Paul Tillich has been one of the pivotal figures in my spiritual and intellectual life. He introduced me to meaningful concepts like God as “the Ground of Being,” and “The Wholly Other,” and the notion I’d like to kick arounds today, “God as the unifying Ground”. In the lengthy quotation provided below, gleaned from a Paul Tillich Facebook page, Tillich’s teachings present sin as estrangement from God, as a separation from God as “the Unifying Ground of Being.” The unified state that he describes is what I often describe as “the unity of all things” before “the fall” occurred in the Garden of Eden when Adam ate of “the fruit of the knowledge of good and evil.” When Adam took that bite of the apple from that famous seductress Eve (wink, wink) mankind fell from this unified state into the bifurcated world of object separateness where good and evil, male and female, us and them, subject and object, et al were separate. It is the hunger to return to this state of Grace that has driven mankind since, producing religion, art, and the whole of culture, including…alas and alack…consumerism, addiction, and the arms race! This hunger, until it is satisfied by the “Unconditional Positive Regard” (see psychologist Carl Rogers) that Christians know as the Grace of God, humankind is fated to fill it up with “stuff” which will only fade away. The Christian tradition teaches that Jesus Christ, with the Holy Spirit, can fill that emptiness and alleviate that hunger though I aver not in the way that historic Christianity of the past few centuries has taught us. For the past few centuries has witnessed the objectification of mankind via the philosophy of Descartes (“I think, therefore I am”) and the poison of capitalism which turned us into “things” and crusted over our hearts with that cursed tendency to “thingify” everything we touch, including God.
The story of mankind is the narrative of our quest to know God and find again that unifying ground. And, with that point, I’m going to bid adieu with the warning, “Ponder seriously over that word “God” I just used for “the word is not the ‘thing.’” And though organized religion has much to offer on this search, what it offers is usually so institutionalized that it is so completely devoid of spirituality value in addressing the existential plight that threatens civilization.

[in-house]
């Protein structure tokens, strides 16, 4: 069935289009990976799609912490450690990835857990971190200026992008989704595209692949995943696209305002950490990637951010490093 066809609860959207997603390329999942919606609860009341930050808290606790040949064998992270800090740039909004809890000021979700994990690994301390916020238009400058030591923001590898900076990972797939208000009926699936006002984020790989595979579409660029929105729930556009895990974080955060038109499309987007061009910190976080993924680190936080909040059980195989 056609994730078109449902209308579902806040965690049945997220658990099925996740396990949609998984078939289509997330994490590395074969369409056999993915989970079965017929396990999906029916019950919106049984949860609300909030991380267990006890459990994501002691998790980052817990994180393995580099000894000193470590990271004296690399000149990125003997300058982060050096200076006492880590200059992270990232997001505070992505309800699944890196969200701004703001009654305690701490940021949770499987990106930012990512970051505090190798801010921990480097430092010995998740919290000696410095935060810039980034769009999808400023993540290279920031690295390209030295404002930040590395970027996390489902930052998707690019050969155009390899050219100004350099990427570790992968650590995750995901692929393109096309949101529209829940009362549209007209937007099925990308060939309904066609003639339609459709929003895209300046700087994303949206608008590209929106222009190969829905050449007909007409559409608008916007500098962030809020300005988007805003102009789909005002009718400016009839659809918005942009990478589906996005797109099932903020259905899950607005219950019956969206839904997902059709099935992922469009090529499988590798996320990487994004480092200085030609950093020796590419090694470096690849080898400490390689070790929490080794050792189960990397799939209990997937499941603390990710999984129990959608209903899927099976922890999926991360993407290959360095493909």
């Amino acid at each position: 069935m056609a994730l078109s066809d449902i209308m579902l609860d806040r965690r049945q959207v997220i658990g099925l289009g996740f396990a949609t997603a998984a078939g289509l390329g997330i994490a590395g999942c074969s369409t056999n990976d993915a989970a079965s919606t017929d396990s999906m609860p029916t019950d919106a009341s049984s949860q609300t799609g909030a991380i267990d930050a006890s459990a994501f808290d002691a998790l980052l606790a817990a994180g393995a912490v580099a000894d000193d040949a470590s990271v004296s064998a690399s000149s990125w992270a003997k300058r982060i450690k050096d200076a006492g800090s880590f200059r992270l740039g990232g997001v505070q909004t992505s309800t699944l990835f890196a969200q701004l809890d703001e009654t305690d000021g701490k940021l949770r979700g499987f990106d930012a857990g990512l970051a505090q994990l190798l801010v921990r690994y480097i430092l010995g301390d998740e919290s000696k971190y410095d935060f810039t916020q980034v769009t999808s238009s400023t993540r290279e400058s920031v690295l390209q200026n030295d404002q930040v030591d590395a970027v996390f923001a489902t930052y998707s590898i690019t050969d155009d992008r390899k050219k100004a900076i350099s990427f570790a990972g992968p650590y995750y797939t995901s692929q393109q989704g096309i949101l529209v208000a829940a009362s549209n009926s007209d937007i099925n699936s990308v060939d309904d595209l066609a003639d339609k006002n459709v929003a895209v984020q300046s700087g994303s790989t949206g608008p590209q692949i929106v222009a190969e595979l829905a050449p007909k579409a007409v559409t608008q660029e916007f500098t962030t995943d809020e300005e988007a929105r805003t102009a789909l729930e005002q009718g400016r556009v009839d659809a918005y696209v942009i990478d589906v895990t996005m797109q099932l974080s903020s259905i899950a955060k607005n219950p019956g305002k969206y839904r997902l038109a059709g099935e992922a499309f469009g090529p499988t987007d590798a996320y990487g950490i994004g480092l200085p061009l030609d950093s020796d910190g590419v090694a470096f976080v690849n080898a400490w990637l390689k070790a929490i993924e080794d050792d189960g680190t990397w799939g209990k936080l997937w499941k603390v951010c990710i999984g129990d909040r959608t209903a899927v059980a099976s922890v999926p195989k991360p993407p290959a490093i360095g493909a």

For Augustine as for Tillich, the loss of the unifying ground of life results in a disunity, a separation from one another of the interrelated facets and aspects of life. Thus (to use slightly different language) God is the principle of unity and harmony, and separation from God is the cause of disunity, disharmony, and a final consequent loss of being (reality) and meaning (value). As did Augustine, Tillich applies this fundamental principle of interpretation both to individual and to social or historical existence. He sees Enlightenment culture as beginning with a powerful assertion of the *autonomy* of reason against *heteronomy*, the absolute and yet uncreative authority of the now alien and external religious powers of the receding medieval world. This was, however, an autonomy with *theonomous* elements: it assumed the ultimate identity of reason and nature, of the rational, the good, and the beautiful, and so of objective and subjective, of reality and value, of cognition, morals, and art. As a consequence, in the Enlightenment the ‘rational’ stood not only for that which is true (the result of the rational cognitive processes of science) but also for that which is just (the result of rational and radical politics) and that which is beautiful (the harmonious and the orderly). In that theonomous unity (that is, through the exercise of ontological reason) the power and meaning of modern culture were nurtured.”
Langdon Gilkey, *Gilkey on Tillich*, 1990, p. 63